At present, all of this passes below the Low Volume radar- the Low Volume Vehicle Certifier may or may not identify modifications affecting electronic systems, and may or may not make a sensible decisions about whether the modification can be allowed, if so what the affects might be, and what actions should be taken to achieve a reasonably safe vehicle.
The Low Volume Vehicle Certifier may or may not not adequately understand the implications of the modifications.
The Low Volume Vehicle Certifier may or may not not document all of this for his own records, or may not document anything.
There is no guidance available, and no formal processes for a Low Volume Vehicle Certifier to follow.
The contingent liability for injuries of death could be high- It might be argued that a modification affected an electronic system to the extent of causing or contributing to an accident, or that the modification resulted in greater exposure of the vehicle occupants to Injury or death.
A formal process needs to be written as a “Low Volume Vehicle Standard” to ensure optimized vehicle safety, provide guidance to LVV Certifiers, and to protect all parties from potential legal action.
Such a Standard should follow steps such as : 1 Identify, 2 Quantify, 3 Justify, 4 Certify.
Hon Craig Foss
Associate Minister of Transport
9 July 2015
Low volume vehicle review welcomed
Associate Transport Minister Craig Foss is welcoming a review of the certification process for vehicles built from scratch or modified for a specialised purpose.
The review of low volume vehicle (LVV) certification, initiated by the New Zealand Transport Agency, will be undertaken by Standards New Zealand.
“The LVV certification process is about ensuring vehicles built from scratch or modified for a specialised purpose are safe to be on the road,” Mr Foss says.
The review will begin this month with a scoping phase. This will involve working closely with the vehicle industry, certifiers and others to better understand the strengths of the current system and potential areas for improvement.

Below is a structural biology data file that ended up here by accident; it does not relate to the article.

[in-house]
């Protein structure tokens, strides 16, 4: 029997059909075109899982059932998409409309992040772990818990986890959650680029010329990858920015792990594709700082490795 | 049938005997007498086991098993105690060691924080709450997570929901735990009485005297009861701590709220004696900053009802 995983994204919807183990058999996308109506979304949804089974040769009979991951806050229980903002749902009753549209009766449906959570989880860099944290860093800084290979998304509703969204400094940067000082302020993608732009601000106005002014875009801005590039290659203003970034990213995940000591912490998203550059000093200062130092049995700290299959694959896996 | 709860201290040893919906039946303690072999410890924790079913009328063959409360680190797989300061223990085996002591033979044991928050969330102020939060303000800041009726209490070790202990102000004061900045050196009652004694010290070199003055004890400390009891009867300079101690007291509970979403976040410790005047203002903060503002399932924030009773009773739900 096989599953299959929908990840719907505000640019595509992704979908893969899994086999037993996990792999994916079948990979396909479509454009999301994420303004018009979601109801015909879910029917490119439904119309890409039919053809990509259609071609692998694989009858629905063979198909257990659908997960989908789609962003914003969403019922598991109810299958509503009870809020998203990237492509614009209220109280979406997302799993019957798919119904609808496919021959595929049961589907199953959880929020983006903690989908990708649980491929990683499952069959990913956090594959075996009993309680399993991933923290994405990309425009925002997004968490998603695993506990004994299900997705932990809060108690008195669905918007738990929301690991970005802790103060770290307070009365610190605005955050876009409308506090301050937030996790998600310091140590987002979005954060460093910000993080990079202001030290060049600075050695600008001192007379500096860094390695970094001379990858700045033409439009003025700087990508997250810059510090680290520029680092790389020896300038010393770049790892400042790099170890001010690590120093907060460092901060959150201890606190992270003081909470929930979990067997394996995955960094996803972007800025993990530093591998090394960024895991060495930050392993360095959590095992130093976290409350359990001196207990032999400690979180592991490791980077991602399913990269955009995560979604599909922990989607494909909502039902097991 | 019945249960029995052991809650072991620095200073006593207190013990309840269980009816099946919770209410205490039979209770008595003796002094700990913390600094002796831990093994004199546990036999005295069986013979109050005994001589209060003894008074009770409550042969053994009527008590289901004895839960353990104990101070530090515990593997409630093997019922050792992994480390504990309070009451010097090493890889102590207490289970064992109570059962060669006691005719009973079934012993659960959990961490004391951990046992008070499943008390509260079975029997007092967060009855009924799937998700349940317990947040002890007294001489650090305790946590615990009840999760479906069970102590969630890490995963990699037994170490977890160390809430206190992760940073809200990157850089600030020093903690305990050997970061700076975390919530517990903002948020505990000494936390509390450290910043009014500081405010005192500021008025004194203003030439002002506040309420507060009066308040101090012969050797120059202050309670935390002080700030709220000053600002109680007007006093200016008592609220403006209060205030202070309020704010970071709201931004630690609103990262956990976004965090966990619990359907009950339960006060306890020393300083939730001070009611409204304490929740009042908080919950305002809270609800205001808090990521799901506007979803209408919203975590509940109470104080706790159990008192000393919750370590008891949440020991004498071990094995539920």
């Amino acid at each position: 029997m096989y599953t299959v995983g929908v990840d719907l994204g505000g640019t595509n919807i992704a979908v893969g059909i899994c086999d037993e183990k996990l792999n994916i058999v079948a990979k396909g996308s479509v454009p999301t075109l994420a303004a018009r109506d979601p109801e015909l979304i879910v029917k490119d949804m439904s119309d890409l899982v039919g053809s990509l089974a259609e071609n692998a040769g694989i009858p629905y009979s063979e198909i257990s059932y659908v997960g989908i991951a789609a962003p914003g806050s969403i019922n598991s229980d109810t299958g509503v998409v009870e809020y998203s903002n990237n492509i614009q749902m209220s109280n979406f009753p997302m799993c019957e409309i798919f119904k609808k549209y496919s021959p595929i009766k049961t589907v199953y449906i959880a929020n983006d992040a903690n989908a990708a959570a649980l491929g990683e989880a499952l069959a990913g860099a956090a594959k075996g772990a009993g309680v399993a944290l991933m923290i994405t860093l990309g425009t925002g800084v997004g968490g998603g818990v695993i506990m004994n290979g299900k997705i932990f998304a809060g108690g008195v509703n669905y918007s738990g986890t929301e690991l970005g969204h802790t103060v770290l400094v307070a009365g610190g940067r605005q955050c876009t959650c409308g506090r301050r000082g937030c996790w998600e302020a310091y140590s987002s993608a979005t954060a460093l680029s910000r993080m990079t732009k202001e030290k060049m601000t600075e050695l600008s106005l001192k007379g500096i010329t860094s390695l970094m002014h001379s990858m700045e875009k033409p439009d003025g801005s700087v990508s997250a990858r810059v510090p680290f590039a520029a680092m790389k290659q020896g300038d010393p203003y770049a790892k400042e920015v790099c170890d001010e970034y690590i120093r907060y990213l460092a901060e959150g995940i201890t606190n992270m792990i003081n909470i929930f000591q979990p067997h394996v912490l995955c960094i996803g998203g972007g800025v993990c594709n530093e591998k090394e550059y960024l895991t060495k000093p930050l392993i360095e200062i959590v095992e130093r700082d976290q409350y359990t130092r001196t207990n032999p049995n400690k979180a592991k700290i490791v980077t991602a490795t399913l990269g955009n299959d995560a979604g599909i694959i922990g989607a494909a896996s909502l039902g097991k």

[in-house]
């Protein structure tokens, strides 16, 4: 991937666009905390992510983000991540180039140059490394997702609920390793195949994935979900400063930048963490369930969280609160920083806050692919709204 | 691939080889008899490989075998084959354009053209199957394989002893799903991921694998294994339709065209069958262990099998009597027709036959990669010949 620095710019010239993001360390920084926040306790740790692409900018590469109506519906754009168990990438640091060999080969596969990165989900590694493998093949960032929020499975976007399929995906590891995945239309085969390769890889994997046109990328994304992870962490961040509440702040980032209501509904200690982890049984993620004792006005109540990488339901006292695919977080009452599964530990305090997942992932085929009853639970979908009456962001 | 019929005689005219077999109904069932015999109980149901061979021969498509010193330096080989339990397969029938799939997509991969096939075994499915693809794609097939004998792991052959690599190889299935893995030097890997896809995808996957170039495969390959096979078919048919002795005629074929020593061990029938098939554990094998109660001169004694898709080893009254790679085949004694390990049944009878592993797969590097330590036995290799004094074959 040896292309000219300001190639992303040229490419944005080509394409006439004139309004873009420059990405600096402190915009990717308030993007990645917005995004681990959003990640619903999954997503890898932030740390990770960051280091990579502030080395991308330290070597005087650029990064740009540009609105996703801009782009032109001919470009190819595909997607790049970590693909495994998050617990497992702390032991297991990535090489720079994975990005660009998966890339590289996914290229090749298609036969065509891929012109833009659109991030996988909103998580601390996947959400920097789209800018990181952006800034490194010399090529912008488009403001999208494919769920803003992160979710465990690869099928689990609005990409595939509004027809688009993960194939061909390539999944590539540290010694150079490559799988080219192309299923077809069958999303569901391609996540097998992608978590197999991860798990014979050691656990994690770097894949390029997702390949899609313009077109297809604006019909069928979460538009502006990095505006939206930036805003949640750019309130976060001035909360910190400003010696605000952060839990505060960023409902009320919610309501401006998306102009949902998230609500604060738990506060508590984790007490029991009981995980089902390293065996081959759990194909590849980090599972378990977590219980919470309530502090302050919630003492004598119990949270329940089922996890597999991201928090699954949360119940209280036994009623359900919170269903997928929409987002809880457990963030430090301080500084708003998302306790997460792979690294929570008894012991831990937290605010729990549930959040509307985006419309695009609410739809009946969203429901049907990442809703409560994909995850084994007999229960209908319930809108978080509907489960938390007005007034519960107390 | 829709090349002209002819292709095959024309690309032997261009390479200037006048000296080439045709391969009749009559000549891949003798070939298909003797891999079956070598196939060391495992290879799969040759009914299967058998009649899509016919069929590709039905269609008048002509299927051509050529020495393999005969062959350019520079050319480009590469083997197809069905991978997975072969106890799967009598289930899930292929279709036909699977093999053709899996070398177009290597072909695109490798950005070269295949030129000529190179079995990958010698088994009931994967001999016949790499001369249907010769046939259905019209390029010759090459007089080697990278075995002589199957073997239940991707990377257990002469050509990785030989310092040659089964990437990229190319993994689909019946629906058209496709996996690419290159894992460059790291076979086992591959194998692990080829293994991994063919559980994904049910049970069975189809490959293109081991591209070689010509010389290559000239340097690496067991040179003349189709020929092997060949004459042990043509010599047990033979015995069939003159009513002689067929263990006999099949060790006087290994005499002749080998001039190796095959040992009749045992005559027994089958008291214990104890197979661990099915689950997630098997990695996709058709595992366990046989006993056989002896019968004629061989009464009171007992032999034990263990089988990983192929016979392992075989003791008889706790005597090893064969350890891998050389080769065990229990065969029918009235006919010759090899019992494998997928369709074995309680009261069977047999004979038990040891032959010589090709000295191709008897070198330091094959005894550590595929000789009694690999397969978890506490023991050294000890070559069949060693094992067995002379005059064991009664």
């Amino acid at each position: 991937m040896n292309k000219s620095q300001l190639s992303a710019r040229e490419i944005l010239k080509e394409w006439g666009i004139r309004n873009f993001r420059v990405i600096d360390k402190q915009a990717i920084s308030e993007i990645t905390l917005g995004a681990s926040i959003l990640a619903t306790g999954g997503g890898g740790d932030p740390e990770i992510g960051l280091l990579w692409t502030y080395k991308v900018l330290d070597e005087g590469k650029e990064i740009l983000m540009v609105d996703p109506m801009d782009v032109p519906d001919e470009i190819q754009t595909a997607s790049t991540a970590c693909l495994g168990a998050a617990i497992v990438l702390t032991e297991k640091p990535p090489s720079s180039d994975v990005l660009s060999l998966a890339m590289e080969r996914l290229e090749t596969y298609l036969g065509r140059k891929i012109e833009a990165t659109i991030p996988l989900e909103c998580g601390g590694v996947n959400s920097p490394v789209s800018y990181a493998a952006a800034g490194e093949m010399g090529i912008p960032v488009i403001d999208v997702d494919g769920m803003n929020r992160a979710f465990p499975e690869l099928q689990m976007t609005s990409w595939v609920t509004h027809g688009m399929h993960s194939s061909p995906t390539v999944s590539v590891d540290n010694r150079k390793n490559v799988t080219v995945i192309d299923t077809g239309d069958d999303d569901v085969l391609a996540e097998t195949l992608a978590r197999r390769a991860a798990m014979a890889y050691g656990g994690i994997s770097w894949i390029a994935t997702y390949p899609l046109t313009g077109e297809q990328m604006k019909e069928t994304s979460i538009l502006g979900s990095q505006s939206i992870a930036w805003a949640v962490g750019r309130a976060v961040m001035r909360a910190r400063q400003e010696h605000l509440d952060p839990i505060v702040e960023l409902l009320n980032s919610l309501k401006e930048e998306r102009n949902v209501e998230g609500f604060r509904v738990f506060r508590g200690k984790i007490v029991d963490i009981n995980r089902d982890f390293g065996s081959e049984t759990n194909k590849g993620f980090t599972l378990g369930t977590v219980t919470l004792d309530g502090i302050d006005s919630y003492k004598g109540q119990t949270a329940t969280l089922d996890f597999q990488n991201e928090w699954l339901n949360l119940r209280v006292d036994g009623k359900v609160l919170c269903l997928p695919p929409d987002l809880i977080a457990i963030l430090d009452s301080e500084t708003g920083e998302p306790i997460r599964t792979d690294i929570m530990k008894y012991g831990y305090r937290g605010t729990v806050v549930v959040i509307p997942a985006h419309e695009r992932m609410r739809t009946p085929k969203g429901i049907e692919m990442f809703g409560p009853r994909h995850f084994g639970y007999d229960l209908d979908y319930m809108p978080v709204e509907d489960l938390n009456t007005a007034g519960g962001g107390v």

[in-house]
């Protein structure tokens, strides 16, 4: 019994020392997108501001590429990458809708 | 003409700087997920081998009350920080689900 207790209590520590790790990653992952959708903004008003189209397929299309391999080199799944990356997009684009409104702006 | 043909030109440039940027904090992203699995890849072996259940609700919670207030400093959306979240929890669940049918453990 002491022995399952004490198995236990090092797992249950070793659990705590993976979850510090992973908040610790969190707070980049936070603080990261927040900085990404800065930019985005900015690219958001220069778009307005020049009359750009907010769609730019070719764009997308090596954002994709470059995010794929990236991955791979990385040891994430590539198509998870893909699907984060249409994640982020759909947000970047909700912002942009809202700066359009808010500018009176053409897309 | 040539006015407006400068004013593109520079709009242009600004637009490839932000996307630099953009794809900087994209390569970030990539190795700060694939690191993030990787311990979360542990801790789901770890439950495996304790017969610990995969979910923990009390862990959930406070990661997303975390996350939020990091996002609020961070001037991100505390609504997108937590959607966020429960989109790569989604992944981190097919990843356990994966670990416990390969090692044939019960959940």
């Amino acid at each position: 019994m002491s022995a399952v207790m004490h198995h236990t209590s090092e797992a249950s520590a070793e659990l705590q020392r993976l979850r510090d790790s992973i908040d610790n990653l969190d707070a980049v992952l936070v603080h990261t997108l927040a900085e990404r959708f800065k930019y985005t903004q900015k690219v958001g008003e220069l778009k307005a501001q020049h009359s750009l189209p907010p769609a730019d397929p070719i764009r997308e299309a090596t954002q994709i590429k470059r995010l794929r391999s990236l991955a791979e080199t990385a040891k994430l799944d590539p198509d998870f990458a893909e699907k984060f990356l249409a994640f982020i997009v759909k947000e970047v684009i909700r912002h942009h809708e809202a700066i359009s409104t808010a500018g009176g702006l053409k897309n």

“Standards New Zealand brings an independent perspective to this review. I’m pleased it will be seeking feedback from a wide range of people, including those in the industry,” Mr Foss says.
“I’m keen to ensure our LVV certification system enables innovators to utilise new technologies and create opportunities.”
More information on the LVV certification process: www.nzta.govt.nz/vehicles/warrants-and-certificates/modifying-your-vehicle
Statement from David Seymour, Epsom electorate MP, leader of the ACT party New Zealand, and qualified Engineer
“I have viewed the reports related to UDM’s vehicles, both those prepared by LVVTA and those by professional engineers. It is clear that the LVV process, while ideal for builders of hot rods, kit cars, and the like, does not have the technical expertise to service commercial operators working closer to the frontier of technology.
A review of this system is long overdue. If New Zealand is going to be have the knowledge economy that most of us want, it must have a regulatory environment that works.”
3 Government minister to probe NZTA ban on wheelchair-access vehicles Automotive News
The NZ Transport Agency dismissed a written report from one of its senior engineers warning that millions of dollars worth of wheelchair-access vehicles imported from Italy for use by the Accident Compensation Commission were unsafe and should not be allowed on NZ roads until they were repaired.
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When you have been doing something you enjoy for years- something which is in constant demand- perhaps it is time to call it a business and give it a name! John Brett has been designing vehicles from WAAY back- starting in the Ministry of Works at Benmore, designing all manner of ambitious and way out […]